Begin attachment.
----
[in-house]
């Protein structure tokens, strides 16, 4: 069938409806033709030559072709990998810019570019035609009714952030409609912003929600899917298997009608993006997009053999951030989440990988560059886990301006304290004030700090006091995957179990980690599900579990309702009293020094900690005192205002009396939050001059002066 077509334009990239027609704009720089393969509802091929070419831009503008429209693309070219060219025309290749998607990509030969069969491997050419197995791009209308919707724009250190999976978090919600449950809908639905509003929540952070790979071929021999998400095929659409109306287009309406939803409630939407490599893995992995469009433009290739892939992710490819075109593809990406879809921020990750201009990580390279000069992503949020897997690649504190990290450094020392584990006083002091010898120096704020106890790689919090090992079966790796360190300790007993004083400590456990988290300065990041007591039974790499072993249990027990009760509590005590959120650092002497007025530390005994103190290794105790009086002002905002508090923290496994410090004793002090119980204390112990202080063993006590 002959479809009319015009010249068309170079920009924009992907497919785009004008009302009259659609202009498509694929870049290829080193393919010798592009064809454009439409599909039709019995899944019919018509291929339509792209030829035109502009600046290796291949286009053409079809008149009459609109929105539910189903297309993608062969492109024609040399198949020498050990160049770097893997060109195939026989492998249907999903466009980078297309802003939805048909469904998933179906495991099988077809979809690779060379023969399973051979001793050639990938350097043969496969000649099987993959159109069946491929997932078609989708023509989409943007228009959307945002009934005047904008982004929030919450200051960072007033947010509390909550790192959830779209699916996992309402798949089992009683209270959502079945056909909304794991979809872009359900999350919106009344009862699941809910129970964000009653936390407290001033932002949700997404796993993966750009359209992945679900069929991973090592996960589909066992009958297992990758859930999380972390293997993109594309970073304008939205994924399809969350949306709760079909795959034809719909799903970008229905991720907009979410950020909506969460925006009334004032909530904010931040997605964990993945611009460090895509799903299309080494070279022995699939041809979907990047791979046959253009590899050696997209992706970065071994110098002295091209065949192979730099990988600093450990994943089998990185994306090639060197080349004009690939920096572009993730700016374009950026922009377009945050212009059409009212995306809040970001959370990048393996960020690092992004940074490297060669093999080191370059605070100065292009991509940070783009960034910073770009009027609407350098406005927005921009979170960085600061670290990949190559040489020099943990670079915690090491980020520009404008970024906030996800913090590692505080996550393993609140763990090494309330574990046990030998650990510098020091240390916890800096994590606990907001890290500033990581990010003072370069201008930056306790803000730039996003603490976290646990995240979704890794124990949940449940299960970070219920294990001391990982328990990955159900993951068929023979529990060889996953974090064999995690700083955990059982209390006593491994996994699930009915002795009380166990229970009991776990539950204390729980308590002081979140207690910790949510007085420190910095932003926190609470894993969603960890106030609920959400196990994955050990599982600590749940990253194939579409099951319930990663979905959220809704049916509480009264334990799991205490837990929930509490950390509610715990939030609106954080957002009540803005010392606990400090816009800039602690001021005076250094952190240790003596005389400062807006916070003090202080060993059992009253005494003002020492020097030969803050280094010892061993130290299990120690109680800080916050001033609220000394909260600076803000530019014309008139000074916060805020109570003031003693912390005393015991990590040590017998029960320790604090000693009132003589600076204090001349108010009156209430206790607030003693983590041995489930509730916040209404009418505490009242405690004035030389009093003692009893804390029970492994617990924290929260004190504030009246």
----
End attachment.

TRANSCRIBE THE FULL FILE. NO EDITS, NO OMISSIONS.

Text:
[in-house]
């Protein structure tokens, strides 16, 4: 069938409806033709030559072709990998810019570019035609009714952030409609912003929600899917298997009608993006997009053999951030989440990988560059886990301006304290004030700090006091995957179990980690599900579990309702009293020094900690005192205002009396939050001059002066 077509334009990239027609704009720089393969509802091929070419831009503008429209693309070219060219025309290749998607990509030969069969491997050419197995791009209308919707724009250190999976978090919600449950809908639905509003929540952070790979071929021999998400095929659409109306287009309406939803409630939407490599893995992995469009433009290739892939992710490819075109593809990406879809921020990750201009990580390279000069992503949020897997690649504190990290450094020392584990006083002091010898120096704020106890790689919090090992079966790796360190300790007993004083400590456990988290300065990041007591039974790499072993249990027990009760509590005590959120650092002497007025530390005994103190290794105790009086002002905002508090923290496994410090004793002090119980204390112990202080063993006590 002959479809009319015009010249068309170079920009924009992907497919785009004008009302009259659609202009498509694929870049290829080193393919010798592009064809454009439409599909039709019995899944019919018509291929339509792209030829035109502009600046290796291949286009053409079809008149009459609109929105539910189903297309993608062969492109024609040399198949020498050990160049770097893997060109195939026989492998249907999903466009980078297309802003939805048909469904998933179906495991099988077809979809690779060379023969399973051979001793050639990938350097043969496969000649099987993959159109069946491929997932078609989708023509989409943007228009959307945002009934005047904008982004929030919450200051960072007033947010509390909550790192959830779209699916996992309402798949089992009683209270959502079945056909909304794991979809872009359900999350919106009344009862699941809910129970964000009653936390407290001033932002949700997404796993993966750009359209992945679900069929991973090592996960589909066992009958297992990758859930999380972390293997993109594309970073304008939205994924399809969350949306709760079909795959034809719909799903970008229905991720907009979410950020909506969460925006009334004032909530904010931040997605964990993945611009460090895509799903299309080494070279022995699939041809979907990047791979046959253009590899050696997209992706970065071994110098002295091209065949192979730099990988600093450990994943089998990185994306090639060197080349004009690939920096572009993730700016374009950026922009377009945050212009059409009212995306809040970001959370990048393996960020690092992004940074490297060669093999080191370059605070100065292009991509940070783009960034910073770009009027609407350098406005927005921009979170960085600061670290990949190559040489020099943990670079915690090491980020520009404008970024906030996800913090590692505080996550393993609140763990090494309330574990046990030998650990510098020091240390916890800096994590606990907001890290500033990581990010003072370069201008930056306790803000730039996003603490976290646990995240979704890794124990949940449940299960970070219920294990001391990982328990990955159900993951068929023979529990060889996953974090064999995690700083955990059982209390006593491994996994699930009915002795009380166990229970009991776990539950204390729980308590002081979140207690910790949510007085420190910095932003926190609470894993969603960890106030609920959400196990994955050990599982600590749940990253194939579409099951319930990663979905959220809704049916509480009264334990799991205490837990929930509490950390509610715990939030609106954080957002009540803005010392606990400090816009800039602690001021005076250094952190240790003596005389400062807006916070003090202080060993059992009253005494003002020492020097030969803050280094010892061993130290299990120690109680800080916050001033609220000394909260600076803000530019014309008139000074916060805020109570003031003693912390005393015991990590040590017998029960320790604090000693009132003589600076204090001349108010009156209430206790607030003693983590041995489930509730916040209404009418505490009242405690004035030389009093003692009893804390029970492994617990924290929260004190504030009246």